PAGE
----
decided: January 27, 1890.
ERROR TO THE SUPERIOR COURT OF THE STATE OF MASSACHUSETTS.
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MR. CHIEF JUSTICE FULLER delivered the opinion of the court.
Jurisdiction to review the final judgment rendered in this case cannot be maintained upon the ground of the denial by the state courts of any title, right, privilege, or immunity claimed under the Constitution, or some treaty, or statute of, or commission held or authority exercised under, the United States, as the plaintiff in error set up and claimed none such. Spies v. Illinois, 123 U.S. 131, 181; Chappell v. Bradshaw, 128 U.S. 132. And the decision that the defendant was not liable in damages, because in concurring in the order complained of he acted in his judicial capacity, in itself involved no Federal question. Lange v. Benedict, 99 U.S. 68, 71. Nor can the plaintiff object that the validity of a statute of, or an authority exercised under, the United States was drawn in question, or that a title, right, privilege, or immunity was claimed under the Constitution, or a statute of, or a commission held, or an authority exercised under, the United States, on the ground that the defendant claimed to exercise an authority under acts of Congress, or under a commissioner held under the United States, since this was not the plaintiff's contention,
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but the defendants'; and the state courts decided not against but in favor of the authority, title, right, privilege, or immunity so claimed.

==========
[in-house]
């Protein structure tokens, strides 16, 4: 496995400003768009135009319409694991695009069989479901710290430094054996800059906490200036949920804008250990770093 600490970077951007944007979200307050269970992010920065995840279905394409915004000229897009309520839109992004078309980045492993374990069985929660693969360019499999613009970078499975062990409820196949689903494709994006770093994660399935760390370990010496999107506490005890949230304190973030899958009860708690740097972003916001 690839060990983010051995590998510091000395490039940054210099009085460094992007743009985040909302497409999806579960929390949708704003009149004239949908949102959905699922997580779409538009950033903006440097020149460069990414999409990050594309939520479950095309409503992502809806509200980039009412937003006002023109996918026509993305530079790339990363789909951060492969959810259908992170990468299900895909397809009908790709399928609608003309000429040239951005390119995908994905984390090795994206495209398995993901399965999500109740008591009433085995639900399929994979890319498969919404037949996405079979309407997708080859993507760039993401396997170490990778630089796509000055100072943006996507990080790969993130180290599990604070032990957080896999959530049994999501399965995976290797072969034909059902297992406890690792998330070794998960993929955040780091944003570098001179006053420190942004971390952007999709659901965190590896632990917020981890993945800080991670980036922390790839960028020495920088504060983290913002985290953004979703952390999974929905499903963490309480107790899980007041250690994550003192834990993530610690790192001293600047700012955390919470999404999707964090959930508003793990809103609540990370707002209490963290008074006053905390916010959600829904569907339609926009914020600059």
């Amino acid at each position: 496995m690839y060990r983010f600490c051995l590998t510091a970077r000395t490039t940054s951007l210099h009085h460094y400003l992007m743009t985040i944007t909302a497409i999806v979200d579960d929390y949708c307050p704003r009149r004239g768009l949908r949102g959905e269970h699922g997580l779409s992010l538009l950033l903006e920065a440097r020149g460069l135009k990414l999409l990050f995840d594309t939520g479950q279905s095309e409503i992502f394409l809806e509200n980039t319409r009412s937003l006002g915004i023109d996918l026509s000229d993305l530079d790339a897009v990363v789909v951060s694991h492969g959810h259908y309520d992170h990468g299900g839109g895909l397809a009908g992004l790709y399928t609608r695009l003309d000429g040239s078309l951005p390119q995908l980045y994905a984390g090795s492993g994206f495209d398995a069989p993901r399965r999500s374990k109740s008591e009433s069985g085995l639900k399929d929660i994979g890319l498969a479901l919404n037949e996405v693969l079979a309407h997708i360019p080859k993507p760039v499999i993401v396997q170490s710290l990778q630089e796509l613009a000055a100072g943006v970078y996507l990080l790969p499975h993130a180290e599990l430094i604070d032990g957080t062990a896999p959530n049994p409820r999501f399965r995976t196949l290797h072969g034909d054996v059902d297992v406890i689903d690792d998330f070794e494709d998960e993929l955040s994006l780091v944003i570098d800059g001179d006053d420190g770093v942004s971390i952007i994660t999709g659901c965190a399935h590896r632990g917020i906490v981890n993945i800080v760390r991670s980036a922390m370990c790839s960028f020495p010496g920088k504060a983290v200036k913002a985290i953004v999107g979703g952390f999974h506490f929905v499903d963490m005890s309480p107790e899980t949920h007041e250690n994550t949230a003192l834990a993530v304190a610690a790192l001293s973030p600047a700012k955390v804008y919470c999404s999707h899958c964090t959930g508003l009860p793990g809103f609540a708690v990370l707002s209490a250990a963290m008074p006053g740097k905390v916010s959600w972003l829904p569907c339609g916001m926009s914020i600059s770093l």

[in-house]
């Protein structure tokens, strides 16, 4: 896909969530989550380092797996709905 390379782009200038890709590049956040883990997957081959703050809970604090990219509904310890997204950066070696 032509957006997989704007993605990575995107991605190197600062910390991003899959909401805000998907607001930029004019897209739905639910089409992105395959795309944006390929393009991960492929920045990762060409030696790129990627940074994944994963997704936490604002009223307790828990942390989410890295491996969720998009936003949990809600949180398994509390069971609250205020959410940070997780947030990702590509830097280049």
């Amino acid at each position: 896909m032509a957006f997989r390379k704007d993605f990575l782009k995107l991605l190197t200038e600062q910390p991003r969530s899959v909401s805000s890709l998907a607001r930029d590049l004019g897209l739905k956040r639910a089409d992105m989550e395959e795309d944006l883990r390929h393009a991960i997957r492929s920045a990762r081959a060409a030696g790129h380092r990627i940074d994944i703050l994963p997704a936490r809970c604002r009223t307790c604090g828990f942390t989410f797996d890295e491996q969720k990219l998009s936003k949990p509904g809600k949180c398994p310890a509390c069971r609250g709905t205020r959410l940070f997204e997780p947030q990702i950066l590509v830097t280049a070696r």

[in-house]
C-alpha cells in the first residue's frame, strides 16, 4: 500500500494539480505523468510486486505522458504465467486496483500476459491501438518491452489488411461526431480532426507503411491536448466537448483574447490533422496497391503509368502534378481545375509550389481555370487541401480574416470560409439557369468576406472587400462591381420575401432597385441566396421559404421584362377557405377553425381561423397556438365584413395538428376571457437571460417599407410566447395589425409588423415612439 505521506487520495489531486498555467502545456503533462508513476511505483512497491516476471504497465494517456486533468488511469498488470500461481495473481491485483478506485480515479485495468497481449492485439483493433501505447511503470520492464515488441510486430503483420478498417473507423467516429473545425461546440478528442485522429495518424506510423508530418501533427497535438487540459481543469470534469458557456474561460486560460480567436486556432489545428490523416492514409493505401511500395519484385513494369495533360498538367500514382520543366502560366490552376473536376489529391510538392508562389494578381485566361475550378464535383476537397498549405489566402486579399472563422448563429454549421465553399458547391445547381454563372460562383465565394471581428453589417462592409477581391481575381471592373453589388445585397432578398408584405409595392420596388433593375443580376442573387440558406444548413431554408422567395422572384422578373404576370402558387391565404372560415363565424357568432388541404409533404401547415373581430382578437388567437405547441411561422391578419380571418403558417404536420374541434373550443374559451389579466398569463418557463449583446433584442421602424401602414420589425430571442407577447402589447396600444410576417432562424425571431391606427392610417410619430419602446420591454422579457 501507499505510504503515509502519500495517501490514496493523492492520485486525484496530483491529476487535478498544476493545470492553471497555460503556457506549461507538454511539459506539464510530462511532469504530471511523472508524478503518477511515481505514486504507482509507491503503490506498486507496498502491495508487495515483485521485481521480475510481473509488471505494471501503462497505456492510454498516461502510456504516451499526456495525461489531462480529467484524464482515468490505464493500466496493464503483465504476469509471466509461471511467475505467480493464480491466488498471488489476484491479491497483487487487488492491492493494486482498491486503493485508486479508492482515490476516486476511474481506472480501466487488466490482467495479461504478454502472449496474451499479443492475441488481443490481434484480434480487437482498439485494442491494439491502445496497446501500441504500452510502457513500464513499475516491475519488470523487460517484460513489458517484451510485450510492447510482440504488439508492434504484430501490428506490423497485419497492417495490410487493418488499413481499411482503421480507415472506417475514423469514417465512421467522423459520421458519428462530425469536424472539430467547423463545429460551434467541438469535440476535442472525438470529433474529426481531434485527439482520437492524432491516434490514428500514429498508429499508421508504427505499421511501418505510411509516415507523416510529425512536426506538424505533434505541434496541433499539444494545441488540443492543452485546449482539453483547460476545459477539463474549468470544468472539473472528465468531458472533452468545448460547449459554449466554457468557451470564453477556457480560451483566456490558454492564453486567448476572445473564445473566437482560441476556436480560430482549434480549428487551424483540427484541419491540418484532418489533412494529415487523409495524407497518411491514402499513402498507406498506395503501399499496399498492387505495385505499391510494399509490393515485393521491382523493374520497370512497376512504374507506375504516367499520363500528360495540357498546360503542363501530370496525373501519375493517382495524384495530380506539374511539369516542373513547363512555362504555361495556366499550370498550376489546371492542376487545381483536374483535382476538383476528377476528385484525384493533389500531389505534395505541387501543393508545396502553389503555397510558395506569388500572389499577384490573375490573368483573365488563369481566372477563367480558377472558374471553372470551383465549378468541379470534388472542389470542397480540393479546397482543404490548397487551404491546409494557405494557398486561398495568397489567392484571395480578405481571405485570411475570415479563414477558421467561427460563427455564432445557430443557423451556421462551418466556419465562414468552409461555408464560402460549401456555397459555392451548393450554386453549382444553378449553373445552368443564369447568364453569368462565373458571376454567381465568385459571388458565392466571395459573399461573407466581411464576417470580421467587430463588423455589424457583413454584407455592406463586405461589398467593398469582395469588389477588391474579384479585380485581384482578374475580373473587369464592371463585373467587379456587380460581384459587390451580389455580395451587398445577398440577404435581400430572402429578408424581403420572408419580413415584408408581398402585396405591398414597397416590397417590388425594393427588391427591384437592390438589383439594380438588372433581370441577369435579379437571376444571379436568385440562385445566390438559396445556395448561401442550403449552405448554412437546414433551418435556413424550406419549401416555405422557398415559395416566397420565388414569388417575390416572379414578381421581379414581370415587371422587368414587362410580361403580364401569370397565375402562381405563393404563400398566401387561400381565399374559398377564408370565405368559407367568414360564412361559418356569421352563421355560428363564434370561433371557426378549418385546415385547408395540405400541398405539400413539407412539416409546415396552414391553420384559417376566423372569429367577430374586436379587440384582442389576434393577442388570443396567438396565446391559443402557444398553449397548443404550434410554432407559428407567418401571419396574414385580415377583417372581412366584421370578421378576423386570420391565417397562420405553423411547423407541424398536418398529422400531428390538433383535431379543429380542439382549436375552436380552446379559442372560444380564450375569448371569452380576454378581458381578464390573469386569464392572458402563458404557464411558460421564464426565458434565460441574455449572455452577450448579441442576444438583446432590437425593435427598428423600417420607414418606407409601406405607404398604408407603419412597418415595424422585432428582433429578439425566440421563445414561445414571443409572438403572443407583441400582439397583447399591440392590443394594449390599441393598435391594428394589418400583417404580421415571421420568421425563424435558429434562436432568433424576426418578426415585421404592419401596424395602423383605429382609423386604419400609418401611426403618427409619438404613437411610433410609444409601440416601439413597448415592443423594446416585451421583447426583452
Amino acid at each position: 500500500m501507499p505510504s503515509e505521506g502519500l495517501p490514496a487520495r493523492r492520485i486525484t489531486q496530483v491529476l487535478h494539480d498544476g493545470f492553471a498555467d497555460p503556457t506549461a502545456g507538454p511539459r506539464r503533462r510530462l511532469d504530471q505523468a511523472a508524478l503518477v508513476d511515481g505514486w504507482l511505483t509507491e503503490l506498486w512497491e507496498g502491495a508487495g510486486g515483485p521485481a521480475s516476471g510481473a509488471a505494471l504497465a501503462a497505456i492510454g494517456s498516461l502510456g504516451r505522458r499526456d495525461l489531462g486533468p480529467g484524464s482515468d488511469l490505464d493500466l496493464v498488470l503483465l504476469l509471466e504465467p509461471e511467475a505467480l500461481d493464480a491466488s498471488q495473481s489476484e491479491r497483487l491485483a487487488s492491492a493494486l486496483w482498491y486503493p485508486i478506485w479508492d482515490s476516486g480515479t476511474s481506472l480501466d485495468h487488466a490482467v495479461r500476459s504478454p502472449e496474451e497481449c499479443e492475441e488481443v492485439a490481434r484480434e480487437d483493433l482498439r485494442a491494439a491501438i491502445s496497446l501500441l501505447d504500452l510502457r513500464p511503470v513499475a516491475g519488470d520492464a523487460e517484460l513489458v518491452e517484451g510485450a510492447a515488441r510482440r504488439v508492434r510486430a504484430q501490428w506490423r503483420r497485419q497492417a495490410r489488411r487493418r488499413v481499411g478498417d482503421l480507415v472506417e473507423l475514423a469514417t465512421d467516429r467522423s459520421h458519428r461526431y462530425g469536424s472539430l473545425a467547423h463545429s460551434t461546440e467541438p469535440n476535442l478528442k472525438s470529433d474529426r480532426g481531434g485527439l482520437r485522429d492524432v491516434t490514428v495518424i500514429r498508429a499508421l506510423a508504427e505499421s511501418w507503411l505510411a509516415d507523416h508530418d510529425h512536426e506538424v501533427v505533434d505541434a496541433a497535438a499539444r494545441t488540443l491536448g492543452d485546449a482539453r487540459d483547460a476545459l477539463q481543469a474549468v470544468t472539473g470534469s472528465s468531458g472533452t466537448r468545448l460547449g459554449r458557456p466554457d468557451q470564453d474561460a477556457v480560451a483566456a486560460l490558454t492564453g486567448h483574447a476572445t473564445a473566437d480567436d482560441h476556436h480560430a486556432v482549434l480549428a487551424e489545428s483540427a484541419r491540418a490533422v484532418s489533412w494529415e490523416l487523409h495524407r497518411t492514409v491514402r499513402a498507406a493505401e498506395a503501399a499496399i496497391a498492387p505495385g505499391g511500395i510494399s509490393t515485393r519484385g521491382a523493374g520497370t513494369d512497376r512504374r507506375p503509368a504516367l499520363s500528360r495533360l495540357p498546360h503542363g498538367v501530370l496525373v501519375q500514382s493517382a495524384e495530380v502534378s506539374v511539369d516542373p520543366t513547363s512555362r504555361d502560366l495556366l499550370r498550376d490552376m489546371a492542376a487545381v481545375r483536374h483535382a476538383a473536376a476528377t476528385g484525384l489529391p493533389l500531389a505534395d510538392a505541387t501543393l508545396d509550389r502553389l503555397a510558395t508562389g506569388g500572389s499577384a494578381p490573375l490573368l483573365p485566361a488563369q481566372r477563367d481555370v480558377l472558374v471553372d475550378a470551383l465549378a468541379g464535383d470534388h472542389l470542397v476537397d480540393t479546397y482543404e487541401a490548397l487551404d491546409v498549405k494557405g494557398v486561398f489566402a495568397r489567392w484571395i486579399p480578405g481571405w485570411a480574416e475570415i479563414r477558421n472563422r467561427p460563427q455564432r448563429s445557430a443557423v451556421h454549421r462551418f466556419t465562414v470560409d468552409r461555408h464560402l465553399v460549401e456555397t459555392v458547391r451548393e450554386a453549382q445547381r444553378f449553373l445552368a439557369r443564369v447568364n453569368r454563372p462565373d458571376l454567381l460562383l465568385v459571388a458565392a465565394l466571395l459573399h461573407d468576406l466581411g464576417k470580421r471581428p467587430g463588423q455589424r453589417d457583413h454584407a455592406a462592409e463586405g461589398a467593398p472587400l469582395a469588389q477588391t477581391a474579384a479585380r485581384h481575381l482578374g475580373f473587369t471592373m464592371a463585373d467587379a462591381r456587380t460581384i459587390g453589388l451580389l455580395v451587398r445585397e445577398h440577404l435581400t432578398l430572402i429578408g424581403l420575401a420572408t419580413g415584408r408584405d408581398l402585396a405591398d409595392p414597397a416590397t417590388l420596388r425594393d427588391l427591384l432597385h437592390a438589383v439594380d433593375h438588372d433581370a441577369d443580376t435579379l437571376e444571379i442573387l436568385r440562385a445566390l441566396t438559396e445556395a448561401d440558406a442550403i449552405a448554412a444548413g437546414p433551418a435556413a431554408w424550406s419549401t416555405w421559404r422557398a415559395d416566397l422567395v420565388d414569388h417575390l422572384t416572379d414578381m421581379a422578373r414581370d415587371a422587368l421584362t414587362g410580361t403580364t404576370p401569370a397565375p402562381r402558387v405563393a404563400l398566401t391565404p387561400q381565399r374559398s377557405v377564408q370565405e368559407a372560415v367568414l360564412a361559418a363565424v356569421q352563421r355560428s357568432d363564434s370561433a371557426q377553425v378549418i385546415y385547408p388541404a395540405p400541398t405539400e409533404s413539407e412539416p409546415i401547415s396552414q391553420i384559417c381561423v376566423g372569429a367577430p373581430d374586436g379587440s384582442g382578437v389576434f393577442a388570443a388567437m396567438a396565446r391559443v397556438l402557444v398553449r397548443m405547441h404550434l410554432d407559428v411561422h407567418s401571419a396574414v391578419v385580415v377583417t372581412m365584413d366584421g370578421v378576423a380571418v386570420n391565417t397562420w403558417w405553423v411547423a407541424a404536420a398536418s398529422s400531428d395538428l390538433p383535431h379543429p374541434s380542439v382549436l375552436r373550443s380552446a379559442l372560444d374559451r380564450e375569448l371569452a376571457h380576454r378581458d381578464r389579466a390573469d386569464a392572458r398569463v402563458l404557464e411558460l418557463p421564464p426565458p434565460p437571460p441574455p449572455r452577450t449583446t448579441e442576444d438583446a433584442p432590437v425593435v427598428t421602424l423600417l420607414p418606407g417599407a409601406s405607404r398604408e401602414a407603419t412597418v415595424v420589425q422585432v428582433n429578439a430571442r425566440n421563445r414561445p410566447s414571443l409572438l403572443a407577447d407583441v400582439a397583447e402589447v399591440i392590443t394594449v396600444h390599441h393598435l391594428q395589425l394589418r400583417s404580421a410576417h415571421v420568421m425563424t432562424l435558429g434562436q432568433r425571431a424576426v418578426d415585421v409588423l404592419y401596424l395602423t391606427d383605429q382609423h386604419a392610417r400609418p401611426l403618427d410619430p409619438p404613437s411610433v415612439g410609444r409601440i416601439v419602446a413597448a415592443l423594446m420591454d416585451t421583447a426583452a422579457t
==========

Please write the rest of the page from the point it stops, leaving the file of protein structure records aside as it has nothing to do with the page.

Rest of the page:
The three rulings asked by the plaintiff and refused by the court, were:
First. That the Court of, Commissioners of Alabama Claims had no authority to make the order entered by them, touching the plaintiff.
Second. That, the defendant French having admitted that he concurred with the other defendants in issuing and enforcing said order, the plaintiff was entitled to recover from him compensation for all loss sustained by him, as the direct result of its entry and enforcement.
Third. That more than two years having elapsed after the reorganization of the Court of Commissioners of Alabama Claims, under the act of Congress of June 5, 1882, and after the appointment of the defendants, but prior to the date of the order, the defendants had no lawful authority to act as judges of said Court of Commissioners.
The court held that the term of the judges had not expired, and that they had authority to make the order, and, therefore, that the plaintiff could not recover, and in so holding decided in favor of the validity of the authority exercised by the defendant under the United States, and of the right he claimed under the statutes of the United States, and the commission held by him.
The petition for the writ of error avers "that said action involves divers Federal questions one of which is whether said acts of Congress authorized said defendants to promulgate or enforce said order, and another of which is whether so much of said acts of Congress as undertakes (if any part thereof undertakes) to authorize the defendants to make such order was not in violation of articles V and VIII of the amendments of the Constitution of the United States, and the decision of said state court was adverse to the plaintiff's contention upon all of said Federal questions."
The grounds thus suggested have been disposed of by what has been said, and it may be added that the petition for a writ
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of error forms no part of the record upon which action here is taken. Clark v. Pennsylvania, 128 U.S. 395; Warfield v. Chaffe, 91 U.S. 690.
The writ of error must be dismissed for want of jurisdiction.
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